Since last week we honored the death of one of the most famous historical figures, we thought today we’d celebrating the birth of someone much, much less known, though still very deserving of our attention.

The above quote comes from Art Journal, though I was personally introduced to the work of Antonio Frasconi as a teen, when I purchased the Folksways LP “The Ballads of Sacco and Venzetti,” by Woody Guthrie. Frasconi’s portraits of the two political martyrs graced not only the cover (front and back) but also the booklet inside; his rough-hewn imagery complemented Guthrie’s music perfectly.

Born in Buenos Aires of Italian descent, Frasconi was actually raised in Uruguay. Largely self-taught, he dropped out of art school at age 12 and became a printer’s apprentice. In 1945 he emigrated to New York on a one-year scholarship to the Art Students League.

The following year he headed out West and worked as a gardener and security guard at the Santa Barbara Museum of Art. Within months of his employment he had his first show at the museum, then an exhibit at the Brooklyn Museum of Art the next year. In 1953, Time magazine declared him to be “America’s foremost practitioner of the ancient art of the woodcut.” Politically active, he created a series of woodcut portraits of people who were tortured and killed under the military dictatorship in Uruguay, and later created works on the subject of Vietnam and the Ohio National Guard’s killing of four students at Kent State University in 1970. On his choice of subject matter, he explained in a 1994 interview:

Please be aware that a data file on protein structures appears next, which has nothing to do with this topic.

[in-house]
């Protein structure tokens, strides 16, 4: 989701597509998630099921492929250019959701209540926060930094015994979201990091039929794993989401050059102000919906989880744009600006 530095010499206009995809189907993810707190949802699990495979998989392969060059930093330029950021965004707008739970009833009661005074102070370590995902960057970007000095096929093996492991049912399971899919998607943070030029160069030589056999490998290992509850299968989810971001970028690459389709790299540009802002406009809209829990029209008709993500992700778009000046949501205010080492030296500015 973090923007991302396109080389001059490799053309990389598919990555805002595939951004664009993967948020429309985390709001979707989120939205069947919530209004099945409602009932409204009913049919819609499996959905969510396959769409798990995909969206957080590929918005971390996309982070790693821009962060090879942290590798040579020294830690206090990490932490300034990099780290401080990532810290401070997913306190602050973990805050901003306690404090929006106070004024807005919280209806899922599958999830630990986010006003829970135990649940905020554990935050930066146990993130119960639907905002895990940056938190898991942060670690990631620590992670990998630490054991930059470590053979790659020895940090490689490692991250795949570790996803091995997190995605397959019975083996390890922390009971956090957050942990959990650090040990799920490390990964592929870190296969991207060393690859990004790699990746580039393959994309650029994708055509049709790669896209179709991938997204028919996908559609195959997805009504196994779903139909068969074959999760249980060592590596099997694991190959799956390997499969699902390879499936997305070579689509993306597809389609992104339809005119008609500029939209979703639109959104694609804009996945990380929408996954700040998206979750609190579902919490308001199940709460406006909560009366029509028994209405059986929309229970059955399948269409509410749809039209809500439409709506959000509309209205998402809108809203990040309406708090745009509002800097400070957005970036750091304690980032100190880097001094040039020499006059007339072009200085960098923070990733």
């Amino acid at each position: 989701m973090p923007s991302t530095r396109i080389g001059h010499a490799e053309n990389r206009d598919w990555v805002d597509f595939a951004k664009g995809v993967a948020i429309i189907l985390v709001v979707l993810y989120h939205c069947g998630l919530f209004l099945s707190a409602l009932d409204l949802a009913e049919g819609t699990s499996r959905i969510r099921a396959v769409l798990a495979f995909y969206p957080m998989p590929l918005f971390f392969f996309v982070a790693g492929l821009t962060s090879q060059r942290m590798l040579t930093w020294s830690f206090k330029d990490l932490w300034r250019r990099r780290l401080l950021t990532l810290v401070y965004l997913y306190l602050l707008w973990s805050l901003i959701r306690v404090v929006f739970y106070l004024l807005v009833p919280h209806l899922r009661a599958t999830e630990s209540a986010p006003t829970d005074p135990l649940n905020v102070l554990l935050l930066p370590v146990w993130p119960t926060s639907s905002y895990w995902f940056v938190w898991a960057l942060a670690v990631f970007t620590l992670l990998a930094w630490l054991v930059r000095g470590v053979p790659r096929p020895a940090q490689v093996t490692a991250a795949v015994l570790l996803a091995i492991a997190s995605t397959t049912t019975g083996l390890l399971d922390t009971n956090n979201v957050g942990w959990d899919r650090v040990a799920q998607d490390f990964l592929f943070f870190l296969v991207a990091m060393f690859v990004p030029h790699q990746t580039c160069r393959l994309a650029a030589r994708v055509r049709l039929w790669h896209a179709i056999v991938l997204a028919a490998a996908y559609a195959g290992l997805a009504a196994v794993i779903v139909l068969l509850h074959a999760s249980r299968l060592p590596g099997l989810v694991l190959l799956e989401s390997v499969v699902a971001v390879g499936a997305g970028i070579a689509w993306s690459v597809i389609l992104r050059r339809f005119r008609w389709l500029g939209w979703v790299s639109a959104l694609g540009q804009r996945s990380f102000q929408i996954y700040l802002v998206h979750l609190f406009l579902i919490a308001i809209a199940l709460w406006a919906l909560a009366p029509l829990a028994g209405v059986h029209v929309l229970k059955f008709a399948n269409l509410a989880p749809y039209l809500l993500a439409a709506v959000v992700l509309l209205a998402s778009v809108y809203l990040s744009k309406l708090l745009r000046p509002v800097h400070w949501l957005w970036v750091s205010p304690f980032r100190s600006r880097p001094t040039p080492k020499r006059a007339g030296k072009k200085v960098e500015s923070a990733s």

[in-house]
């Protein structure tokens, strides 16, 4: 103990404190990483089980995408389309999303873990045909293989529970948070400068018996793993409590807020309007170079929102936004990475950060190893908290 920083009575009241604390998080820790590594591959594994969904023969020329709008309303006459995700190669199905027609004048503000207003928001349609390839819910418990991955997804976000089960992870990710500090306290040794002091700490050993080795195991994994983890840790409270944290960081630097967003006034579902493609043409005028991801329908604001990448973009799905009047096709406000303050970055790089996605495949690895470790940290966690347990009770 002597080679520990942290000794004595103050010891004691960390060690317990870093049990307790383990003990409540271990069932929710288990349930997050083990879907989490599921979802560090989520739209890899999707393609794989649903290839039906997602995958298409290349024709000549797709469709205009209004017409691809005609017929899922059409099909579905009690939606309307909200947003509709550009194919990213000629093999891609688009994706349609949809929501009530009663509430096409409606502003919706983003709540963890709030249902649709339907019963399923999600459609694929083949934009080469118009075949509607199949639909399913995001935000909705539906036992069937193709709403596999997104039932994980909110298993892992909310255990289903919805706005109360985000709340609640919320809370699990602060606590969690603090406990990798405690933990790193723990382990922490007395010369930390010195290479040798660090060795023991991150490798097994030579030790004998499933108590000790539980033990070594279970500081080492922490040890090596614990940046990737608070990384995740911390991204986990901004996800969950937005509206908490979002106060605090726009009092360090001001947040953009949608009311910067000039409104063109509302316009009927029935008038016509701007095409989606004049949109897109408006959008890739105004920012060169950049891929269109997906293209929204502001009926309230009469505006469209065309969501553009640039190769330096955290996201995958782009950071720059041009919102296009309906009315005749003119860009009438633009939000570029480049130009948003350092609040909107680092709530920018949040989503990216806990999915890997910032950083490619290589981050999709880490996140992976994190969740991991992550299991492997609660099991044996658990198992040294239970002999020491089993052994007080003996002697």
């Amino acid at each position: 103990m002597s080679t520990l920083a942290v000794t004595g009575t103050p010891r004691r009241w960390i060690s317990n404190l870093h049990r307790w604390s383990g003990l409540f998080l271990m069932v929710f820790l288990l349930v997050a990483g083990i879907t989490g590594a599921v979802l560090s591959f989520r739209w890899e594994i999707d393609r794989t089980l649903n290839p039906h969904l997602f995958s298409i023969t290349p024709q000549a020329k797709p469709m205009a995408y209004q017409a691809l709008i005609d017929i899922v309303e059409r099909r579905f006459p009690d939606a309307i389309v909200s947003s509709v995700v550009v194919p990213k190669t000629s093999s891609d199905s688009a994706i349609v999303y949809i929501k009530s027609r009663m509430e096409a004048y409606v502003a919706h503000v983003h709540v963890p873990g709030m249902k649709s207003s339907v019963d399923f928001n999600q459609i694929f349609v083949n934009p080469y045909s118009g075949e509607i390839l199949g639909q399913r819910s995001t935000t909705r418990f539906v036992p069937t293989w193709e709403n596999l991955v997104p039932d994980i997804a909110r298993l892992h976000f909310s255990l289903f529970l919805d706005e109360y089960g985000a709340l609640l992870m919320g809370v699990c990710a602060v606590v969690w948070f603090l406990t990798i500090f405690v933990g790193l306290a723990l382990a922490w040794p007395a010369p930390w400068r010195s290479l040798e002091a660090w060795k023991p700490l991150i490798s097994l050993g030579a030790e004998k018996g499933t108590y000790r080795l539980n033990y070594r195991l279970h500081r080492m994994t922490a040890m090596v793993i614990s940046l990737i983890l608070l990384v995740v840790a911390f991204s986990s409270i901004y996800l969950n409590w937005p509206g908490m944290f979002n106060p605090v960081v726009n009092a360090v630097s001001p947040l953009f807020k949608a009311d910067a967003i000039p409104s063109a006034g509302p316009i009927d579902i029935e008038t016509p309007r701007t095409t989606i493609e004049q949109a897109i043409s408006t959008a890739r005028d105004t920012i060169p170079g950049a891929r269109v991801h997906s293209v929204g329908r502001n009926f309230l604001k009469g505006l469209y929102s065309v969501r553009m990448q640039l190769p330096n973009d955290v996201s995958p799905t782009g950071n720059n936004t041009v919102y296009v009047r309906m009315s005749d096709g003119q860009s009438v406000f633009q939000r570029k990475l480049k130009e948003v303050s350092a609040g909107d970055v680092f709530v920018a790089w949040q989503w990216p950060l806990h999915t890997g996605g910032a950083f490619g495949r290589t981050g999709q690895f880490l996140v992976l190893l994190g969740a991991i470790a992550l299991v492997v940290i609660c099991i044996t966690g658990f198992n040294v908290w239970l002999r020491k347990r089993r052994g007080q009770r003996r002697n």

“A sort of anger builds in you, so you try to spill it back in your work.”

In addition to his personal art, he designed scores of commercial work, including books, magazine and album covers, holiday cards, posters, calendars, and a U.S. postage stamp that honored the centennial of the National Academy of Sciences.

The AIGA Design Archives holds 14 of his works, which evidence the scope of his oeuvre, including children’s books he not only illustrated but authored, among them The House That Jack Built and See and Say: Guarda e parla; Mira y habla; Regarde et parle, which taught kids how to speak in four languages.

Antonio Frasconi died on January 8, 2013 at the age of 93, leaving behind over 100 book illustrations and work in the collections of the Metropolitan Museum of Art, the Museum of Modern Art, the New York Public Library, the National Gallery of Art, and the Smithsonian Institute. Click through a few of my all-time favorites here.